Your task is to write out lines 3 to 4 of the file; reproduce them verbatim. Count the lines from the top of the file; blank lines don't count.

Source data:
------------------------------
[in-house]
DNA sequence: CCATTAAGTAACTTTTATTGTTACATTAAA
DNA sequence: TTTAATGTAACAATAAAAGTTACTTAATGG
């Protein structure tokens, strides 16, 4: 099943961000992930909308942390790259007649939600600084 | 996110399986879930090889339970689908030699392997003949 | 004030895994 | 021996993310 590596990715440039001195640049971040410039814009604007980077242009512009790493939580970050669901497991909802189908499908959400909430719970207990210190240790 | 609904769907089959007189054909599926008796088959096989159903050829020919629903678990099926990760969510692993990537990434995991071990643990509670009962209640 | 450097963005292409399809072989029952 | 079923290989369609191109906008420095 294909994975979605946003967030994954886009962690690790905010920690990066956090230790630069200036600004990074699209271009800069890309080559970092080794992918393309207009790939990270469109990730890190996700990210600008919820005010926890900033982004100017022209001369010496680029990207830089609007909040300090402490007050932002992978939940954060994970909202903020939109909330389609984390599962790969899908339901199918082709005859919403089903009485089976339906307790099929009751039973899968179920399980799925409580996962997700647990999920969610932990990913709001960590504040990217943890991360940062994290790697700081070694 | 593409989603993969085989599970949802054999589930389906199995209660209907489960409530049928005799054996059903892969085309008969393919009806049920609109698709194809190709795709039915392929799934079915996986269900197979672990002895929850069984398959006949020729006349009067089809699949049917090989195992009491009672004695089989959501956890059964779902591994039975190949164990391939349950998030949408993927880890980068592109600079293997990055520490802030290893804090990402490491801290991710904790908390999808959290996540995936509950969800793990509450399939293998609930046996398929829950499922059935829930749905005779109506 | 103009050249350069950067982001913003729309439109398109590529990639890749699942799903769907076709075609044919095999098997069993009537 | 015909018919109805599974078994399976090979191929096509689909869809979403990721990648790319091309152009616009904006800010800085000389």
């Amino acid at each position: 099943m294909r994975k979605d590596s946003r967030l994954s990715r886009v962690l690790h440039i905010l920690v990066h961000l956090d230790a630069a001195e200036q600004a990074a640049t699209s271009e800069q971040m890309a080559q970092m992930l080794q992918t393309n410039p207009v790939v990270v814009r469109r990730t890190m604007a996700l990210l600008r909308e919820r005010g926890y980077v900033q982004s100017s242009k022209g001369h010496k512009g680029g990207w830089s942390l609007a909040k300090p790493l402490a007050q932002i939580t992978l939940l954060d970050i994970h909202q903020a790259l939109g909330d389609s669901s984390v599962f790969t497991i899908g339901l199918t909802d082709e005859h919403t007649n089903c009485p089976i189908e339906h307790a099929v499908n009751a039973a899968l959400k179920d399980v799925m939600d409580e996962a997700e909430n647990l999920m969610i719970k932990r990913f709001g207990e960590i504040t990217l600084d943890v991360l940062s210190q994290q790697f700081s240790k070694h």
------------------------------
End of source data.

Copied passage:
DNA sequence: TTTAATGTAACAATAAAAGTTACTTAATGG
């Protein structure tokens, strides 16, 4: 099943961000992930909308942390790259007649939600600084 | 996110399986879930090889339970689908030699392997003949 | 004030895994 | 021996993310 590596990715440039001195640049971040410039814009604007980077242009512009790493939580970050669901497991909802189908499908959400909430719970207990210190240790 | 609904769907089959007189054909599926008796088959096989159903050829020919629903678990099926990760969510692993990537990434995991071990643990509670009962209640 | 450097963005292409399809072989029952 | 079923290989369609191109906008420095 294909994975979605946003967030994954886009962690690790905010920690990066956090230790630069200036600004990074699209271009800069890309080559970092080794992918393309207009790939990270469109990730890190996700990210600008919820005010926890900033982004100017022209001369010496680029990207830089609007909040300090402490007050932002992978939940954060994970909202903020939109909330389609984390599962790969899908339901199918082709005859919403089903009485089976339906307790099929009751039973899968179920399980799925409580996962997700647990999920969610932990990913709001960590504040990217943890991360940062994290790697700081070694 | 593409989603993969085989599970949802054999589930389906199995209660209907489960409530049928005799054996059903892969085309008969393919009806049920609109698709194809190709795709039915392929799934079915996986269900197979672990002895929850069984398959006949020729006349009067089809699949049917090989195992009491009672004695089989959501956890059964779902591994039975190949164990391939349950998030949408993927880890980068592109600079293997990055520490802030290893804090990402490491801290991710904790908390999808959290996540995936509950969800793990509450399939293998609930046996398929829950499922059935829930749905005779109506 | 103009050249350069950067982001913003729309439109398109590529990639890749699942799903769907076709075609044919095999098997069993009537 | 015909018919109805599974078994399976090979191929096509689909869809979403990721990648790319091309152009616009904006800010800085000389």